As the regular season has come to an end and the MLS playoffs are in full swing, it’s a tough time for FC Dallas fans. Coaches, players, and fans all have to be wondering how a season that started so promising could have ended so terribly, while they are forced to consume the playoffs from their living rooms. How could a team that was so close to being in the final of the CONCACAF Champions League and was sitting in first place in the entire league go on to suffer the worst collapse in the history of MLS?
If you’ve been a supporter of FC Dallas over the years, or even back to the Dallas Burn days, you are well aware of the longing search for the club’s first MLS Cup. While the team had great success on the field last year winning two trophies, the mindset for this year was MLS Cup or bust, and boy did they bust.
A lot of blame for the lack of success this season was put on the lack of production from the team’s offseason acquisitions of players like Roland Lamah, Hernan Grana, and Cristian Colman. On paper it would be easy to push this reason aside for Lamah and Grana, as Lamah had 11 goals and Grana was an all-star. However, for those who watched every game all season you likely have a different perspective on those players. Lamah tended to score his goals in bunches against bad teams, and the collapse of FC Dallas happened to come with the collapse in form of Grana, who was terrible in the second half of the season. No, I didn’t forget about Cristian Colman. All there is to say is, the club paid $2 million for a player who scored 2 league goals and struggled to even get on the field. I’d like to believe there is still something there with Colman, but as of now he is arguably the biggest bust in team history and one of the biggest in league history.
The biggest problem most fans have had with FC Dallas over the years has been more off the field based than on the field. The team has always been one of the lowest spenders in the league, but have managed to put some good teams on the field despite their lack of spending. The team’s owners are often labeled as “cheap” and while it is true to an extent, I believe that the biggest problem isn’t that their “cheap”, but that they have no idea how to spend money. The “FC Dallas Way” has always been to buy cheap, buy young, and develop and promote players from the incredibly successful academy. While this way of doing business isn’t the most exciting for the casual fan and probably doesn’t bring in the most fans, they have found some success with it. But to achieve the ultimate success in MLS Cup this way isn’t enough.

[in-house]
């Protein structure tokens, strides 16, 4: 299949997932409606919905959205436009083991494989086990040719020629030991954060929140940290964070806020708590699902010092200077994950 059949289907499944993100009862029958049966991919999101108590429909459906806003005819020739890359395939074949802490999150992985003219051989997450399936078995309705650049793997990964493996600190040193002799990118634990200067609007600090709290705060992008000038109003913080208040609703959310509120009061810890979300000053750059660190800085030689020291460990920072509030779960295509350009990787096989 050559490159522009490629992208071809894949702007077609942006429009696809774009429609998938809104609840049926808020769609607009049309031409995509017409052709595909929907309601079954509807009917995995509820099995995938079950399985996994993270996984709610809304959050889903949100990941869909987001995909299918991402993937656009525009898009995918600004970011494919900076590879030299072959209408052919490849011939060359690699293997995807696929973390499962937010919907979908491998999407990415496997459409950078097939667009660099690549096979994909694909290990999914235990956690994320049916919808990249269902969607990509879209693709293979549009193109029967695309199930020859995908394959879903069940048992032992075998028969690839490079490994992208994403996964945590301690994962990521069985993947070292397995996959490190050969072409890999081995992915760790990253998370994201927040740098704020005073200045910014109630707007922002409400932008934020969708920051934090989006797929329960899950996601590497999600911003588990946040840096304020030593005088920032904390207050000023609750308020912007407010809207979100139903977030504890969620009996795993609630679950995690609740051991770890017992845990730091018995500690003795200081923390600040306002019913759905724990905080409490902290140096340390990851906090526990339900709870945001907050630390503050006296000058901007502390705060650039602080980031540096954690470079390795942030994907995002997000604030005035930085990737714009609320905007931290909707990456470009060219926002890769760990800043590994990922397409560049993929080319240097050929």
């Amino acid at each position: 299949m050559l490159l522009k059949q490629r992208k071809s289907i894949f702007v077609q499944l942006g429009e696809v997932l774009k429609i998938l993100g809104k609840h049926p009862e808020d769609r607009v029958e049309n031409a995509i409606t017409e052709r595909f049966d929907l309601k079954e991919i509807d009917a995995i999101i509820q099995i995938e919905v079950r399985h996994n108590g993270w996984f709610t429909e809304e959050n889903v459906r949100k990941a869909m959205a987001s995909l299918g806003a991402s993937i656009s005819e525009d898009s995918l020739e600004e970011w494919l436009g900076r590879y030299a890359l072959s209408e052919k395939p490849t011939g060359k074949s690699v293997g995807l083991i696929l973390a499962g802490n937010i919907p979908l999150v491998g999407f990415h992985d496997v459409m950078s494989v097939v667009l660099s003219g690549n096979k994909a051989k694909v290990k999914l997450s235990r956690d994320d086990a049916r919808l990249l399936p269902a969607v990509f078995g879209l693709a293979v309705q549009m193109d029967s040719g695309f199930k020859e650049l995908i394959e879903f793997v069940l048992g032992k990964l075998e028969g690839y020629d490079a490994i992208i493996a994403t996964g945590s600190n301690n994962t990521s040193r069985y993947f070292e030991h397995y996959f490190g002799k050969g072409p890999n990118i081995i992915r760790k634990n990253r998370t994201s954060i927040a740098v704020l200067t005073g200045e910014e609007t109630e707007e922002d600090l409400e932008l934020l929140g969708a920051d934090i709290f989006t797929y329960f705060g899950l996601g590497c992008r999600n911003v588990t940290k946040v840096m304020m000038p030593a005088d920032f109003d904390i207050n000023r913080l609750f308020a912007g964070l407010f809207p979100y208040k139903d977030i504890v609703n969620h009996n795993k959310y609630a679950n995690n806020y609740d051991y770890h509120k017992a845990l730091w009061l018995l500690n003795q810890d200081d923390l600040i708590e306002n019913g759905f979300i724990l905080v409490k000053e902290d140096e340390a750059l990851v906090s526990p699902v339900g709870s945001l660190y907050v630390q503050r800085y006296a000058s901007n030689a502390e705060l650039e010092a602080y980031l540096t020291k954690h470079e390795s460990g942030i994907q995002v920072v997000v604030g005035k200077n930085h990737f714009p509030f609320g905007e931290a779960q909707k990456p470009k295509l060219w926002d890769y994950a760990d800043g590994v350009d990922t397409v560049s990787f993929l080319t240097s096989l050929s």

If you’re gonna spend $2 million on one player, why not get a player who has played at a higher level than the Paraguayan league? If you’re going to pay a guy almost $1 million a year, why not get a guy from a better league than the Hungarian league? To me it’s not even that ownership is cheap, it’s that they don’t know how to spend money. When FC Dallas has tried to spend money over the years, it mostly seems to fail. The most successful use of money has to be Carlos Gruezo, who is exactly the type of player I would like to see them sign more often.
I would be much more patient with the struggles of a young developing player than a veteran who is making much more money and should be held to a much higher standard. If you want to play “money ball” and sign cheap and young and play your academy kids to be successful that way, then all the power to you. But don’t always push the “play your kids” motto when you aren’t actually doing that. Don’t use the world cup qualifying failure of your country as a chance to go to twitter and act like you’re going to save the sport in this country with your commitment to developing young talent, when that young talent isn’t being given a chance to play on a team that can’t even qualify for the playoffs in a league where over half the teams make it.
There is money being spent on this club, but not on the right things. If the club can afford to spend tens of millions of dollars on a hall of fame that no fans seem to be excited about, then surely they can afford to buy some higher quality players, or make other more necessary improvements to the stadium like some shade for one half of the seats, or maybe, just maybe spend some money marketing the team to help fill the half empty, reduced capacity stadium each week. Frankly, it’s embarrassing when I show up to every game and look out upon all the empty seats and then go home and watch highlights and see the crowds at other stadiums around the league.
At a time in this league where new exciting markets are emerging and one of the original members could be relocated and taken away from their city and their fans, let’s try to not be left behind by this growing league. It’s time for change, and the time is now.
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